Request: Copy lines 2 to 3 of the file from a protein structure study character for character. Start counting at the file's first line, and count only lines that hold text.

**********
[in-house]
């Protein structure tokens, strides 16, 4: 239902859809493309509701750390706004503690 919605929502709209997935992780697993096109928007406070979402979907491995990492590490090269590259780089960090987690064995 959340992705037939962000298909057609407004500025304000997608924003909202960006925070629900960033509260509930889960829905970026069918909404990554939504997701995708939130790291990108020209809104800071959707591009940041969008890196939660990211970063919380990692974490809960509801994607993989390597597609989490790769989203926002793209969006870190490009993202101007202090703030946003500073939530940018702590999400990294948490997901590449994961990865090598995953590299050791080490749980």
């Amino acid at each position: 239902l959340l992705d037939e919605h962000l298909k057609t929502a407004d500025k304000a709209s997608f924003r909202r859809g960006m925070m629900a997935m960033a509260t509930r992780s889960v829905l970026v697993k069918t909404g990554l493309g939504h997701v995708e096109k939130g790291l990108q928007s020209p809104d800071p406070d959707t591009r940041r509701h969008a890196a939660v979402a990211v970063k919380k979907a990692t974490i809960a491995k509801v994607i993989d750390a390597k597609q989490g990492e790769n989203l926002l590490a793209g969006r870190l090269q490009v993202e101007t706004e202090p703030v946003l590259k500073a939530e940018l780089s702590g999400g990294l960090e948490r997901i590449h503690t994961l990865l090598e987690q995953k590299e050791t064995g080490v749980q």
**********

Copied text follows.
């Protein structure tokens, strides 16, 4: 239902859809493309509701750390706004503690 919605929502709209997935992780697993096109928007406070979402979907491995990492590490090269590259780089960090987690064995 959340992705037939962000298909057609407004500025304000997608924003909202960006925070629900960033509260509930889960829905970026069918909404990554939504997701995708939130790291990108020209809104800071959707591009940041969008890196939660990211970063919380990692974490809960509801994607993989390597597609989490790769989203926002793209969006870190490009993202101007202090703030946003500073939530940018702590999400990294948490997901590449994961990865090598995953590299050791080490749980």
């Amino acid at each position: 239902l959340l992705d037939e919605h962000l298909k057609t929502a407004d500025k304000a709209s997608f924003r909202r859809g960006m925070m629900a997935m960033a509260t509930r992780s889960v829905l970026v697993k069918t909404g990554l493309g939504h997701v995708e096109k939130g790291l990108q928007s020209p809104d800071p406070d959707t591009r940041r509701h969008a890196a939660v979402a990211v970063k919380k979907a990692t974490i809960a491995k509801v994607i993989d750390a390597k597609q989490g990492e790769n989203l926002l590490a793209g969006r870190l090269q490009v993202e101007t706004e202090p703030v946003l590259k500073a939530e940018l780089s702590g999400g990294l960090e948490r997901i590449h503690t994961l990865l090598e987690q995953k590299e050791t064995g080490v749980q």